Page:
You devote so much of your time and energy into trying to be the best you can; adopting differing definitions of what is "best" along the way, only furthering your confusion. With your work, you try to perform at your best, everyday, all the time, forever. With your relationships, you try to be everything to everyone at all times. With yourselves, you try to ensure your outward appearance matches your internal state, but of course, you can't show the world you're an absolute mess so you just pretend everything's fine. This way of working through life is just all too much for human fragility, which shouldn't ever be marginalised but often is in commercial spaces.

Even after all these real, noticeable tensions continue to happen day in and day out for a while you still, ever bravely, get your ass out of bed, put some pants on and venture out into the world everyday to do it all over again. You fill your morning cup with hot coffee and hope that today will be better than yesterday. You push through the mental fatigue, stress and general thoughts of "I just cannot be fucked" and force yourself to continue conforming to these external standards imposed on you by society and others.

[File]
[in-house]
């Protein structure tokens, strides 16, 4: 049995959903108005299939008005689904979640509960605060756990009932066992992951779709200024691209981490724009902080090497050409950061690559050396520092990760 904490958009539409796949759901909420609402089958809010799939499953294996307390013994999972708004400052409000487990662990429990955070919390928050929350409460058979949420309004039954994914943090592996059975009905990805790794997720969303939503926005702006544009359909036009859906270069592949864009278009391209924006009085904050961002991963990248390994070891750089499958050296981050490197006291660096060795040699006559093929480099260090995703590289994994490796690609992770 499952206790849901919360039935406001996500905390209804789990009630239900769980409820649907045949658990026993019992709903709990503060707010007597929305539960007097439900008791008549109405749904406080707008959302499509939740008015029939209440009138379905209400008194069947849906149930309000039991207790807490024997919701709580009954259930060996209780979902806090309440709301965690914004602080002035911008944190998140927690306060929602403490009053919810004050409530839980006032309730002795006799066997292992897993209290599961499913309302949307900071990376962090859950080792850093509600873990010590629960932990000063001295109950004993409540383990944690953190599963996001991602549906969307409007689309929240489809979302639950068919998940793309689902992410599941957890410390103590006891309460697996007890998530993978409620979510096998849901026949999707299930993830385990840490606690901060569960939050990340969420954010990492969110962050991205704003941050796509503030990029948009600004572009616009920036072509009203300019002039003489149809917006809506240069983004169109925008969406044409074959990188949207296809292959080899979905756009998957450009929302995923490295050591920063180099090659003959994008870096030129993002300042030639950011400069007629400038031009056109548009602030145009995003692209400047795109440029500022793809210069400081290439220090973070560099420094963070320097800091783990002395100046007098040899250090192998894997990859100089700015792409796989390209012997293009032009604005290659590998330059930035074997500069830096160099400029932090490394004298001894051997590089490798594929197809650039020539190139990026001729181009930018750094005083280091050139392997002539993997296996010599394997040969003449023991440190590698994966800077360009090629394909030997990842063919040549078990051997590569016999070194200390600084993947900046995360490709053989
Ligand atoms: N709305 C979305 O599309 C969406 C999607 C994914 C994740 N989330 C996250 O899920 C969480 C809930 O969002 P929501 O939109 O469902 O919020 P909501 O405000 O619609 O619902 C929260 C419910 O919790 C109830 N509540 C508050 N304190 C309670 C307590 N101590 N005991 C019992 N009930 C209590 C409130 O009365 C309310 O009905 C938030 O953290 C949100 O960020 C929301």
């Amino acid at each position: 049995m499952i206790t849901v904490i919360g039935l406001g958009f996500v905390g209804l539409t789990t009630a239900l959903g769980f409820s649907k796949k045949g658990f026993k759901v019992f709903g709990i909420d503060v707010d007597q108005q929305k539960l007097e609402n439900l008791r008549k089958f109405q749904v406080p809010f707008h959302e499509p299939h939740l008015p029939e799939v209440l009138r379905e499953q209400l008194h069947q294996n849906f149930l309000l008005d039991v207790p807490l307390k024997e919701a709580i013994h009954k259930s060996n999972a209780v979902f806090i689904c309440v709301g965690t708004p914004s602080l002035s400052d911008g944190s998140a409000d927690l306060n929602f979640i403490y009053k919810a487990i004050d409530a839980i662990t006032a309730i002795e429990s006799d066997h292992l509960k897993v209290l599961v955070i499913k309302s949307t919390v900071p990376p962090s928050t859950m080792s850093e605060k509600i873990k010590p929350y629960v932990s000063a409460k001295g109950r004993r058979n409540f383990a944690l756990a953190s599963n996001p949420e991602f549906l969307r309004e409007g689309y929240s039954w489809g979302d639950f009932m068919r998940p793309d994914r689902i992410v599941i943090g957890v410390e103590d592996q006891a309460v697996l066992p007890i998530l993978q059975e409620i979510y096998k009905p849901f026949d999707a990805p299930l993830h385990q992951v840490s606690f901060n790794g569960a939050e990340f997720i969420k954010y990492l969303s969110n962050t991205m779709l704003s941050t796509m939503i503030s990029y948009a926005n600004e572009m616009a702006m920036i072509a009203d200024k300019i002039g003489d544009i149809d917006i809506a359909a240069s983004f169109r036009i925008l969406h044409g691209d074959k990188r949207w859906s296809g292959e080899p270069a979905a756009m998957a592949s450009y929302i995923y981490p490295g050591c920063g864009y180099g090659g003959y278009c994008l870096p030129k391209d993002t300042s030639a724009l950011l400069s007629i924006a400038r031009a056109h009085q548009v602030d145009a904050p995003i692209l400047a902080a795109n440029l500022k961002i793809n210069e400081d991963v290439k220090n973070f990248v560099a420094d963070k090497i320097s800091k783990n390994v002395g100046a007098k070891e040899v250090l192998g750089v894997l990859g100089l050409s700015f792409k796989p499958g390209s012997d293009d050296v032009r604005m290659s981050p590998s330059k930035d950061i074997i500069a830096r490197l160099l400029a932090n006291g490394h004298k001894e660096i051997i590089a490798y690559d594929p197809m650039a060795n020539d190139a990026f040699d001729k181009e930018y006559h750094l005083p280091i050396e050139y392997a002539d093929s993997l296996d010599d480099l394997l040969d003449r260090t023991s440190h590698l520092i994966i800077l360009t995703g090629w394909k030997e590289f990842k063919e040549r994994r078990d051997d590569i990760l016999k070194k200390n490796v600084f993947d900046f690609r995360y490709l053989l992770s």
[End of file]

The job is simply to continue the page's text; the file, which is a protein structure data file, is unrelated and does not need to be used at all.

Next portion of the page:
A while goes by and your body just can't hack it anymore. It shuts down on you, all you want to do is sleep. Yet you wake up multiple times in the middle of the night, gasping for air because your anxious, insomnia ridden brain forgot that its feeble physical body companion needed to take its meds the night before. You have a terrible sleep and to make matters worse you accidentally set your alarm clock two hours later than it should've; no word of a lie, your eyes thought that number 9 actually read like 6. You wake up, already in physical disarray and into a hotbed of more anxiety, fearing that you'll be late for work, impress poorly, miss something important or just generally disappoint. You're genuinely sick as a dog, your mental health has been shot for months yet you still try to force yourself to just get out the door.